Meanwhile, being an openly gay teacher or school administrator isn’t easy in most places today, and it would’ve been pretty much impossible in 1927. If anyone could’ve managed it, though, it was probably Dumbledore. Being acknowledged as the most powerful wizard in the world, which Albus Dumbledore already seems to be when Crimes of Grindelwald takes place, tends to grant you a lot of leeway. Imagine the strides toward public acceptance that could’ve been made, decades prior to the marriage equality movement, if someone of Dumbledore’s caliber had done a candid interview about his personal life with that era’s Rita Skeeter.
But for all that the Fantastic Beasts historical universe seems to be making an effort to suggest that race is a non-issue in the wizarding world (however implausibly – check out this excellent piece by Kadeen Griffiths on Leta Lestrange’s storyline for more on that), it makes no such effort when it comes to sexuality. If there are any same-sex romantic relationships portrayed in the movie, I didn’t catch them. And, of course, there also aren’t any references to lesbian, gay, bisexual, or transgender characters in the Harry Potter books or in Cursed Child (Albus/Scorpius queerbaiting notwithstanding).
Jude Law made it clear in interviews that he intended to communicate the backstory of Dumbledore and Grindelwald’s relationship through his performance. If you were specifically watching for it, those hints were definitely there, but they were very, very subtle. And based on Derek Riddell’s line readings (he played Torquil Travers, head of the Department of Magical Law Enforcement) during the scene in which he conjured up the flashback slide show of Dumbledore and Grindelwald’s youth, I was pretty sure Torquil knew the truth about their “close as brothers” *wink wink* connection.
But subtext isn’t always a good thing, especially when you’re dealing with a character like Grindelwald. In fact, one of the scenes that struck me most viscerally was the moment when Grindelwald wins Queenie over to his side by making a ludicrous argument about how he wants to allow Muggles and wizards to have the right to marry, using the line “to live openly, and to love freely.”
First of all, Queenie seemed way too smart to fall for such an obvious lie from a man who made no secret about the fact that his fundamental argument was about the subjugation of Muggles. But even more than that, to have a closeted gay villain in 1927 – arguably the greatest villain in the Potterverse, and one of only two known gay characters in the entire wizarding world – use the present-day language of the LGBT civil rights movement to recruit a straight woman to support his coded-racist cause is incredibly upsetting.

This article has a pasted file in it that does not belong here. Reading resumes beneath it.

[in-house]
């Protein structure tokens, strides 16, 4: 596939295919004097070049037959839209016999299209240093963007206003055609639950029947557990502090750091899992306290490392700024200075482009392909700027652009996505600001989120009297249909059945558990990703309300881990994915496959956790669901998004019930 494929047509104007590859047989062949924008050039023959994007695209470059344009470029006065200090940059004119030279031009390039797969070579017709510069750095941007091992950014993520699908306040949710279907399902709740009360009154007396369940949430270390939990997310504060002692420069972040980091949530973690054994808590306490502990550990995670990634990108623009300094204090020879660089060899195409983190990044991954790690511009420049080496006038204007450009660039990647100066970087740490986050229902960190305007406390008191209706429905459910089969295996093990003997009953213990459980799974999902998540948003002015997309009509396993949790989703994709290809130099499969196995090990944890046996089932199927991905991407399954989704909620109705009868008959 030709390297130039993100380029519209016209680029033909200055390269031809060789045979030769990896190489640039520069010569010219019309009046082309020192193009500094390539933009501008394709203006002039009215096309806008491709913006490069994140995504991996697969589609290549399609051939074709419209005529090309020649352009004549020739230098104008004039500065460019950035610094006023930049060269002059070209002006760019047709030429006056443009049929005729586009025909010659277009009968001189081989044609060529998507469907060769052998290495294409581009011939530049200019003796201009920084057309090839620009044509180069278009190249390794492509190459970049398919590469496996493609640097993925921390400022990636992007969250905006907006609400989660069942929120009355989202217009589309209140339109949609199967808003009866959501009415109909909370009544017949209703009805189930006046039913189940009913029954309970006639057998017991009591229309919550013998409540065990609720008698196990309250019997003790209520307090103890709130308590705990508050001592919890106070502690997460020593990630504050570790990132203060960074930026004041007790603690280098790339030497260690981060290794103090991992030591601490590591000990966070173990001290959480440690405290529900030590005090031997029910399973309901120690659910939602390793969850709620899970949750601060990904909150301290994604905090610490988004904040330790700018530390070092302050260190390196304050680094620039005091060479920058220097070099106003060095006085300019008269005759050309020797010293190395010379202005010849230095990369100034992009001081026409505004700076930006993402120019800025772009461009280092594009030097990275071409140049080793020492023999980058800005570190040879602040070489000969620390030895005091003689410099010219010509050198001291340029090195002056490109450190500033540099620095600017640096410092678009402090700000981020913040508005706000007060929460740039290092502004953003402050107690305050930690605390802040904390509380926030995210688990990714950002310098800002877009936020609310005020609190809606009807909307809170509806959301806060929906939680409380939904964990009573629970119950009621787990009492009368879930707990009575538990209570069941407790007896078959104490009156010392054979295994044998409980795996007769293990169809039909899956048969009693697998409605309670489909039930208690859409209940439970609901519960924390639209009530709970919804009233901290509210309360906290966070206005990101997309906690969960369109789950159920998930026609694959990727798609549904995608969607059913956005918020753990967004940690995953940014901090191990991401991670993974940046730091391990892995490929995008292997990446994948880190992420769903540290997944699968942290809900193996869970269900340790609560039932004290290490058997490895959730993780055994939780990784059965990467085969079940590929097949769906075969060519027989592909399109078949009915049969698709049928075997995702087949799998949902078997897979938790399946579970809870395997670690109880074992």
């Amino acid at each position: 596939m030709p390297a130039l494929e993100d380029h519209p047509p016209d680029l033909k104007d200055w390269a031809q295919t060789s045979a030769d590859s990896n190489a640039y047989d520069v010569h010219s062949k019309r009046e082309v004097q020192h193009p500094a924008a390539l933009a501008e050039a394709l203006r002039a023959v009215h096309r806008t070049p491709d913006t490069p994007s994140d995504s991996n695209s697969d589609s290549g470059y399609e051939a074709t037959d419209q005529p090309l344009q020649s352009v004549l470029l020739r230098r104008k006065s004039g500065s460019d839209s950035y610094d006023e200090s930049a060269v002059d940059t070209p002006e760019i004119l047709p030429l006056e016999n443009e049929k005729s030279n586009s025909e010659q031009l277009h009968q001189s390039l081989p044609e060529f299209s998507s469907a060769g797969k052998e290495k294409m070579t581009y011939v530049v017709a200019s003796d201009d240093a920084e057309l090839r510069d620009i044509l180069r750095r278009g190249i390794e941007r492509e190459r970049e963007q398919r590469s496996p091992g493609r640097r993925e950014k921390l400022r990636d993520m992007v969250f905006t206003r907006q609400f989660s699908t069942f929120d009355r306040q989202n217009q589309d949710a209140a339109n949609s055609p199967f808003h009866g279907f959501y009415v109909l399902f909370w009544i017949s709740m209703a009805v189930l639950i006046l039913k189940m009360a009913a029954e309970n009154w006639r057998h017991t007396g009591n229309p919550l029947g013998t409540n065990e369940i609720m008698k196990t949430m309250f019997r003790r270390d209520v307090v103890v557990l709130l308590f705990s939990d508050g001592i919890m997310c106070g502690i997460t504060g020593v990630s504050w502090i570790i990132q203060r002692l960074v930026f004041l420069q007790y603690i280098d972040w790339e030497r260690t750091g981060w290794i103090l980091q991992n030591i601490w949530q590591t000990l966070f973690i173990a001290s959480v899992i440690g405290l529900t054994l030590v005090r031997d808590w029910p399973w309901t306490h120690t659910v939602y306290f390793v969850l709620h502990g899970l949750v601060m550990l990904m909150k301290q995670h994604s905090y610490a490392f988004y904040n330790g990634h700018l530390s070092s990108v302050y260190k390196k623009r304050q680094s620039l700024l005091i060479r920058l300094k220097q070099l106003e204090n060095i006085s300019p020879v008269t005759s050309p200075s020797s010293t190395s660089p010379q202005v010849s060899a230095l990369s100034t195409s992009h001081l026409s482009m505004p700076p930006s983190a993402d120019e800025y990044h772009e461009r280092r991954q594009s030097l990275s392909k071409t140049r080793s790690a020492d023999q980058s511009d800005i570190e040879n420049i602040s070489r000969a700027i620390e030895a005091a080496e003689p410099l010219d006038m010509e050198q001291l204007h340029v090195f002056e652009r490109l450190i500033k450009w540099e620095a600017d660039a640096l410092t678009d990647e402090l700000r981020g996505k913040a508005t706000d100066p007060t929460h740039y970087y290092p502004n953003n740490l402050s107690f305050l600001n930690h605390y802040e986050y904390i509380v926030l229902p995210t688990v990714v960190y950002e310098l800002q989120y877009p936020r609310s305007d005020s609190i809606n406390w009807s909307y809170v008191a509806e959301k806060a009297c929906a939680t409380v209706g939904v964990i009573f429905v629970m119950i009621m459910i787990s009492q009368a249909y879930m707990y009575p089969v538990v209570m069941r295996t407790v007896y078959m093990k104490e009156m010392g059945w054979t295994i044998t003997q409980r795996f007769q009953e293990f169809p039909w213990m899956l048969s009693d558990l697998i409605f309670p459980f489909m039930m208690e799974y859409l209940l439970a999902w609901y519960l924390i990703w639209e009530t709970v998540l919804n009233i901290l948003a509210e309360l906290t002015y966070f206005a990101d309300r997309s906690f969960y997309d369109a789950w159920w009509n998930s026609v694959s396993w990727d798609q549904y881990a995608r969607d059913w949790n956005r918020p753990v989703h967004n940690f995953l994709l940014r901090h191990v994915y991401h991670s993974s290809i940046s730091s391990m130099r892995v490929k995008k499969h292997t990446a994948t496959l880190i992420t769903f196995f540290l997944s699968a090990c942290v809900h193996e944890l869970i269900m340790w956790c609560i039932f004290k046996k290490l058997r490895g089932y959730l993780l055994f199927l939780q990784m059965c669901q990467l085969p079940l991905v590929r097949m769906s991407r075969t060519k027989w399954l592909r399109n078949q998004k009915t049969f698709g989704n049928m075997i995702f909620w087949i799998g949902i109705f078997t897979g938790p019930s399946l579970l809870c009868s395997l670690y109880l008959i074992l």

Simply making such a profoundly evil character queer in the first place is already conforming to the worst tropes out there about LGBT characters, but it blew me away that the creators of this film, including equal rights advocate J.K. Rowling herself, were having said character explicitly reference his closeted sexuality for the sake of winning over a supposedly fair-minded woman to support his campaign.
When I told my wife about that line, she pointed out that it’s entirely possible that no one involved in the production of this movie made that connection. Which is incredibly depressing, but I think she’s probably right. I’d hope that Rowling, or even friend-to-lots-of-gay-people(-though-still-very-problematic-in-his-own-right) Johnny Depp himself, would have noticed it, but maybe not. It’s a $200 million movie. There’s a lot going on here, and things fall through the cracks.
The other possible reading of that line is that this is further evidence of Grindelwald’s depravity (because the toddler-murder a few scenes earlier wasn’t enough, I guess). That this man is willing to take a belief he presumably holds dear and twist it around into something unrecognizable and cruel. Or, if we go with the interpretation of Grindelwald that holds that he never felt anything romantic toward Dumbledore and was consciously using Albus’s love for him as a tool to manipulate him further (which strikes me as extremely advanced for a 19th-century teenager, but okay), then maybe he was just cynically using that line on Queenie because it had worked for him in the past. Regardless, it’s maddening that this is all so unclear.
It all points to one definite conclusion, though: We badly need more representation of characters from marginalized backgrounds. We need them in big blockbuster movies like this one, for sure, but we need them across the entire media landscape, too. We’ve seen a lot of big strides for LGBT representation in the past few years, from Fun Home to Modern Family to The Favourite, but we’ve still got centuries of erasure to make up for, which means we have an extremely long way to go.
And when the Potterverse can explicitly acknowledge, on the page or on the screen, using actual words instead of meaningful gazes off into the distance, that not every single witch and wizard in the universe is straight and cisgender – well, then we might finally be able to say we’re getting somewhere for sure.
Robin Talley grew up in Roanoke, Virginia, writing terrible teen poetry and riding a desegregation bus to the school across town. Robin lives in Washington, D.C., with her wife and daughter, plus an antisocial cat and a goofy hound dog. When Robin’s not writing, she’s often planning communication strategies at organizations fighting for equal rights and social justice. Her first book, Lies We Tell Ourselves, was the winner of the inaugural Amnesty CILIP Honour and short-listed for the CILIP Carnegie Medal. You can find her on the web at www.robintalley.com or @robin_talley.